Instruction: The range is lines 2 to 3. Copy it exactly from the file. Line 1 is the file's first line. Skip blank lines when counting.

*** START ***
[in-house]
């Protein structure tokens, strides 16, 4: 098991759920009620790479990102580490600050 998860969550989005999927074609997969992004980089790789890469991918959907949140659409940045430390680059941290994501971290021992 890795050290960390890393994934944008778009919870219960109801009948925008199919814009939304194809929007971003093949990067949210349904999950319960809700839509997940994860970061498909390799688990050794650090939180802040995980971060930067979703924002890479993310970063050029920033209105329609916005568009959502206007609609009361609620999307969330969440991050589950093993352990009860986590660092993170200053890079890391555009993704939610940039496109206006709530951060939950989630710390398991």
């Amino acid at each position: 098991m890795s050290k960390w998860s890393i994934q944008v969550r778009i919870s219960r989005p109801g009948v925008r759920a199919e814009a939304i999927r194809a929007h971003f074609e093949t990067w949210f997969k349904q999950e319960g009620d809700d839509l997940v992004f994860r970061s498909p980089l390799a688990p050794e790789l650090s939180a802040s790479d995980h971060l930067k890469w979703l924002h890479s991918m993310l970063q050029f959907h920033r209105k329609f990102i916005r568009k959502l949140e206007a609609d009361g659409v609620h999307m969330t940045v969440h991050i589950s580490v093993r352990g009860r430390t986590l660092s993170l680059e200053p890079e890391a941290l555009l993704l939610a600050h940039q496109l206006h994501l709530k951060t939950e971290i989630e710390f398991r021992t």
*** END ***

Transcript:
């Protein structure tokens, strides 16, 4: 098991759920009620790479990102580490600050 998860969550989005999927074609997969992004980089790789890469991918959907949140659409940045430390680059941290994501971290021992 890795050290960390890393994934944008778009919870219960109801009948925008199919814009939304194809929007971003093949990067949210349904999950319960809700839509997940994860970061498909390799688990050794650090939180802040995980971060930067979703924002890479993310970063050029920033209105329609916005568009959502206007609609009361609620999307969330969440991050589950093993352990009860986590660092993170200053890079890391555009993704939610940039496109206006709530951060939950989630710390398991």
């Amino acid at each position: 098991m890795s050290k960390w998860s890393i994934q944008v969550r778009i919870s219960r989005p109801g009948v925008r759920a199919e814009a939304i999927r194809a929007h971003f074609e093949t990067w949210f997969k349904q999950e319960g009620d809700d839509l997940v992004f994860r970061s498909p980089l390799a688990p050794e790789l650090s939180a802040s790479d995980h971060l930067k890469w979703l924002h890479s991918m993310l970063q050029f959907h920033r209105k329609f990102i916005r568009k959502l949140e206007a609609d009361g659409v609620h999307m969330t940045v969440h991050i589950s580490v093993r352990g009860r430390t986590l660092s993170l680059e200053p890079e890391a941290l555009l993704l939610a600050h940039q496109l206006h994501l709530k951060t939950e971290i989630e710390f398991r021992t």